Japan's under-40s appear to be losing interest in conventional relationships. Millions aren't even dating, and increasing numbers can't be bothered with sex. For their government, "celibacy syndrome" is part of a looming national catastrophe. Japan already has one of the world's lowest birth rates. Its population of 126 million, which has been shrinking for the past decade, is projected to plunge a further one-third by 2060. Aoyama believes the country is experiencing "a flight from human intimacy" – and it's partly the government's fault.
The sign outside her building says "Clinic". She greets me in yoga pants and fluffy animal slippers, cradling a Pekingese dog whom she introduces as Marilyn Monroe. In her business pamphlet, she offers up the gloriously random confidence that she visited North Korea in the 1990s and squeezed the testicles of a top army general. It doesn't say whether she was invited there specifically for that purpose, but the message to her clients is clear: she doesn't judge.
Inside, she takes me upstairs to her "relaxation room" – a bedroom with no furniture except a double futon. "It will be quiet in here," she says. Aoyama's first task with most of her clients is encouraging them "to stop apologising for their own physical existence".
The number of single people has reached a record high. A survey in 2011 found that 61% of unmarried men and 49% of women aged 18-34 were not in any kind of romantic relationship, a rise of almost 10% from five years earlier. Another study found that a third of people under 30 had never dated at all. (There are no figures for same-sex relationships.) Although there has long been a pragmatic separation of love and sex in Japan – a country mostly free of religious morals – sex fares no better. A survey earlier this year by the Japan Family Planning Association (JFPA) found that 45% of women aged 16-24 "were not interested in or despised sexual contact". More than a quarter of men felt the same way.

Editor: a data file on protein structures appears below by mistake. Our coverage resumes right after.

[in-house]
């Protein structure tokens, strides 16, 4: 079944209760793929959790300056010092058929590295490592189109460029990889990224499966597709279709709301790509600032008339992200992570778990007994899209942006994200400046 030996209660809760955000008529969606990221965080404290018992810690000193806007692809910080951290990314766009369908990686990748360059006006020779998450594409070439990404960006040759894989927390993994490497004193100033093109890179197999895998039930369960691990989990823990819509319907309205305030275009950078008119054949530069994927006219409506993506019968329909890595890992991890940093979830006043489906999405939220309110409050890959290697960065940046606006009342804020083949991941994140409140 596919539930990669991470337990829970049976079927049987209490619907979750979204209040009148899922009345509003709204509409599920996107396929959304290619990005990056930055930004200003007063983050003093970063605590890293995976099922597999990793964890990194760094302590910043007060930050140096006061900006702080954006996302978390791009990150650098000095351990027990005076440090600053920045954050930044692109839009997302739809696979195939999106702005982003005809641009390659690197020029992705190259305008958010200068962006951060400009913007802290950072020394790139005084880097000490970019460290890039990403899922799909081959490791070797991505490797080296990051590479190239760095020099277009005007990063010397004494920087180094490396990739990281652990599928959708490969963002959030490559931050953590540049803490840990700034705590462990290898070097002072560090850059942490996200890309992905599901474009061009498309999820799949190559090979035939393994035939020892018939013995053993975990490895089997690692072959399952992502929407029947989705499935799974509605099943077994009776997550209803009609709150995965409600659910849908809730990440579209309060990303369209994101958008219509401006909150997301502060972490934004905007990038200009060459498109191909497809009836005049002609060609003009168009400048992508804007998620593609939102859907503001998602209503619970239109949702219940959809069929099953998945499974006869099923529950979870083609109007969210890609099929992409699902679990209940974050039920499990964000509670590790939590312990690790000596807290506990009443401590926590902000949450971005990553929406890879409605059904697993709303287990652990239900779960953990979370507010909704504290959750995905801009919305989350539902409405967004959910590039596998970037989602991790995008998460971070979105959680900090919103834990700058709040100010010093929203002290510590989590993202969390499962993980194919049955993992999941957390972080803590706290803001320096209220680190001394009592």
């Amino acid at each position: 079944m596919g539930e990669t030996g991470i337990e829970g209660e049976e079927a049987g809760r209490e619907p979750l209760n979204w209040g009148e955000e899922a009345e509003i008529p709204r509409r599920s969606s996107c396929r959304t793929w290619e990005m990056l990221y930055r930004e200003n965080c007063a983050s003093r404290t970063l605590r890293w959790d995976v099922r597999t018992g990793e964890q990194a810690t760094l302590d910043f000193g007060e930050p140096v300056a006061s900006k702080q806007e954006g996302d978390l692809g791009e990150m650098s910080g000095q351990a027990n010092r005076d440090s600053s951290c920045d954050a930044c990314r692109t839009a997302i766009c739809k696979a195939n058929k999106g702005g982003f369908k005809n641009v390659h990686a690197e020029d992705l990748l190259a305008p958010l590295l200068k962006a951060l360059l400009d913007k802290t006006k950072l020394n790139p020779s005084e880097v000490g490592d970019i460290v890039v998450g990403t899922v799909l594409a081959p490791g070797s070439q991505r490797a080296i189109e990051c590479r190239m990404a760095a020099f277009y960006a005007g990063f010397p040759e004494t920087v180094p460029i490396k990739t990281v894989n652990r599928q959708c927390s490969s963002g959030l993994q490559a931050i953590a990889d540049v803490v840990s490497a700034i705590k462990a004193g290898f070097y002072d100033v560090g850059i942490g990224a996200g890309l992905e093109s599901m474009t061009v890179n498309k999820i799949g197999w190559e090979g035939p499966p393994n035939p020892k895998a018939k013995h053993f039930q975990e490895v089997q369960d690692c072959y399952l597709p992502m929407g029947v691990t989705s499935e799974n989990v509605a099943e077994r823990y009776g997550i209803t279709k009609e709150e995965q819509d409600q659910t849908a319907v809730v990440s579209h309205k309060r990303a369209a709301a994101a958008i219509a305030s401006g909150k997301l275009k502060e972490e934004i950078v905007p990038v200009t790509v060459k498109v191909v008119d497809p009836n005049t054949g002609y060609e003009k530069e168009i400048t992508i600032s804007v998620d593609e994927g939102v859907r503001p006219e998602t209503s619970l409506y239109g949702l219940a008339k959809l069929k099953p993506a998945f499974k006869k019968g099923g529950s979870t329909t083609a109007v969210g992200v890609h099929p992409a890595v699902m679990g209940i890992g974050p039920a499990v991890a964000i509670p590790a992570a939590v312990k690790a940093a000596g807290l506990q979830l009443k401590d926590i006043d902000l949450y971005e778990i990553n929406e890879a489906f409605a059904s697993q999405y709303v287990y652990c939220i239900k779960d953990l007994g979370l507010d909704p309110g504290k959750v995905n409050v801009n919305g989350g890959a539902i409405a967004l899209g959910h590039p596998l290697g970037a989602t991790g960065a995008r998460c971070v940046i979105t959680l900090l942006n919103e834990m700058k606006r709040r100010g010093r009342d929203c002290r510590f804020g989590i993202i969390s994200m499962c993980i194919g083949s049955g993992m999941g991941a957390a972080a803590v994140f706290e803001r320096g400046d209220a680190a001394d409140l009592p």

Official alarmism doesn't help. Fewer babies were born here in 2012 than any year on record. (This was also the year, as the number of elderly people shoots up, that adult incontinence pants outsold baby nappies in Japan for the first time.) Kunio Kitamura, head of the JFPA, claims the demographic crisis is so serious that Japan "might eventually perish into extinction".
Japan's under-40s won't go forth and multiply out of duty, as postwar generations did. The country is undergoing major social transition after 20 years of economic stagnation. It is also battling against the effects on its already nuclear-destruction-scarred psyche of 2011's earthquake, tsunami and radioactive meltdown. There is no going back. "Both men and women say to me they don't see the point of love. They don't believe it can lead anywhere," says Aoyama. "Relationships have become too hard."
Marriage has become a minefield of unattractive choices. Japanese men have become less career-driven, and less solvent, as lifetime job security has waned. Japanese women have become more independent and ambitious. Yet conservative attitudes in the home and workplace persist. Japan's punishing corporate world makes it almost impossible for women to combine a career and family, while children are unaffordable unless both parents work. Cohabiting or unmarried parenthood is still unusual, dogged by bureaucratic disapproval.